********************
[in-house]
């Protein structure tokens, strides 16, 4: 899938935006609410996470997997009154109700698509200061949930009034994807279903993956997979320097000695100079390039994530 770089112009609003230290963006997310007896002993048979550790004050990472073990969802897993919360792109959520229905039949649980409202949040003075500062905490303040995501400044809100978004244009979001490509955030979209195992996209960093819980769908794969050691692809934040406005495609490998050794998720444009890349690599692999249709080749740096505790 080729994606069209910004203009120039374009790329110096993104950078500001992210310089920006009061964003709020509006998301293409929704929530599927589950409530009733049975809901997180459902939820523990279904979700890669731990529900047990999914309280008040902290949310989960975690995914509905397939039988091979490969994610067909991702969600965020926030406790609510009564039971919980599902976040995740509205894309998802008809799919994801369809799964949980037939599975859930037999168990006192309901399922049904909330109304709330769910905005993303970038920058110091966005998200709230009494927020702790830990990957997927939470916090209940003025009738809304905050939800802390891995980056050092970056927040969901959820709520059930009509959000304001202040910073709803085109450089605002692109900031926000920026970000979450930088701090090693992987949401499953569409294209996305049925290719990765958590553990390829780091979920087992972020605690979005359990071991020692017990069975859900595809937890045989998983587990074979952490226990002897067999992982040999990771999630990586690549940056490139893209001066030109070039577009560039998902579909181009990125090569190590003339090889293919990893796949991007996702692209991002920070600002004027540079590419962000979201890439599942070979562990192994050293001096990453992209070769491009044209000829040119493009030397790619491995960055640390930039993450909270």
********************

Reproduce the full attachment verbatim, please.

[in-house]
């Protein structure tokens, strides 16, 4: 899938935006609410996470997997009154109700698509200061949930009034994807279903993956997979320097000695100079390039994530 770089112009609003230290963006997310007896002993048979550790004050990472073990969802897993919360792109959520229905039949649980409202949040003075500062905490303040995501400044809100978004244009979001490509955030979209195992996209960093819980769908794969050691692809934040406005495609490998050794998720444009890349690599692999249709080749740096505790 080729994606069209910004203009120039374009790329110096993104950078500001992210310089920006009061964003709020509006998301293409929704929530599927589950409530009733049975809901997180459902939820523990279904979700890669731990529900047990999914309280008040902290949310989960975690995914509905397939039988091979490969994610067909991702969600965020926030406790609510009564039971919980599902976040995740509205894309998802008809799919994801369809799964949980037939599975859930037999168990006192309901399922049904909330109304709330769910905005993303970038920058110091966005998200709230009494927020702790830990990957997927939470916090209940003025009738809304905050939800802390891995980056050092970056927040969901959820709520059930009509959000304001202040910073709803085109450089605002692109900031926000920026970000979450930088701090090693992987949401499953569409294209996305049925290719990765958590553990390829780091979920087992972020605690979005359990071991020692017990069975859900595809937890045989998983587990074979952490226990002897067999992982040999990771999630990586690549940056490139893209001066030109070039577009560039998902579909181009990125090569190590003339090889293919990893796949991007996702692209991002920070600002004027540079590419962000979201890439599942070979562990192994050293001096990453992209070769491009044209000829040119493009030397790619491995960055640390930039993450909270």